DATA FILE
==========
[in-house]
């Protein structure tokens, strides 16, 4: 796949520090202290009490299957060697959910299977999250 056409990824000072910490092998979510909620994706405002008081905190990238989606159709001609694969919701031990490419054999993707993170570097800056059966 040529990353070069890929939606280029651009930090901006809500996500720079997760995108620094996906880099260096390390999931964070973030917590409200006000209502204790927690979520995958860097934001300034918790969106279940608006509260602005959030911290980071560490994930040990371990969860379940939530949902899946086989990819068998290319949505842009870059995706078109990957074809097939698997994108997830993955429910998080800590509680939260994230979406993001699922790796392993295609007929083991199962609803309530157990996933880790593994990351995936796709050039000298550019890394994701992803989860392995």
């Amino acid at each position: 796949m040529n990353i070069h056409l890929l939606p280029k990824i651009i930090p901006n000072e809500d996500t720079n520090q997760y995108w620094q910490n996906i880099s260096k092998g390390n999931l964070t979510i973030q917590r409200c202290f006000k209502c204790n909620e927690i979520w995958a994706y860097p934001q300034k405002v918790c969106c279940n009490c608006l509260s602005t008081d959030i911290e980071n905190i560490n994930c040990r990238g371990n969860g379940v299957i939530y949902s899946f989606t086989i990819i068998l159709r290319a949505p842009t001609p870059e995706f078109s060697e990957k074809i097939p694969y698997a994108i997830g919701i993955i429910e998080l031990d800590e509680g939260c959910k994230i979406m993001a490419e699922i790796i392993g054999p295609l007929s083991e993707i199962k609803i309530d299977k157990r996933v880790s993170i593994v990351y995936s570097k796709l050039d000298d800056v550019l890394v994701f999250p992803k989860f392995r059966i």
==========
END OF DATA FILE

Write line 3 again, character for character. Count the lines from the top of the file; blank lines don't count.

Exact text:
């Amino acid at each position: 796949m040529n990353i070069h056409l890929l939606p280029k990824i651009i930090p901006n000072e809500d996500t720079n520090q997760y995108w620094q910490n996906i880099s260096k092998g390390n999931l964070t979510i973030q917590r409200c202290f006000k209502c204790n909620e927690i979520w995958a994706y860097p934001q300034k405002v918790c969106c279940n009490c608006l509260s602005t008081d959030i911290e980071n905190i560490n994930c040990r990238g371990n969860g379940v299957i939530y949902s899946f989606t086989i990819i068998l159709r290319a949505p842009t001609p870059e995706f078109s060697e990957k074809i097939p694969y698997a994108i997830g919701i993955i429910e998080l031990d800590e509680g939260c959910k994230i979406m993001a490419e699922i790796i392993g054999p295609l007929s083991e993707i199962k609803i309530d299977k157990r996933v880790s993170i593994v990351y995936s570097k796709l050039d000298d800056v550019l890394v994701f999250p992803k989860f392995r059966i």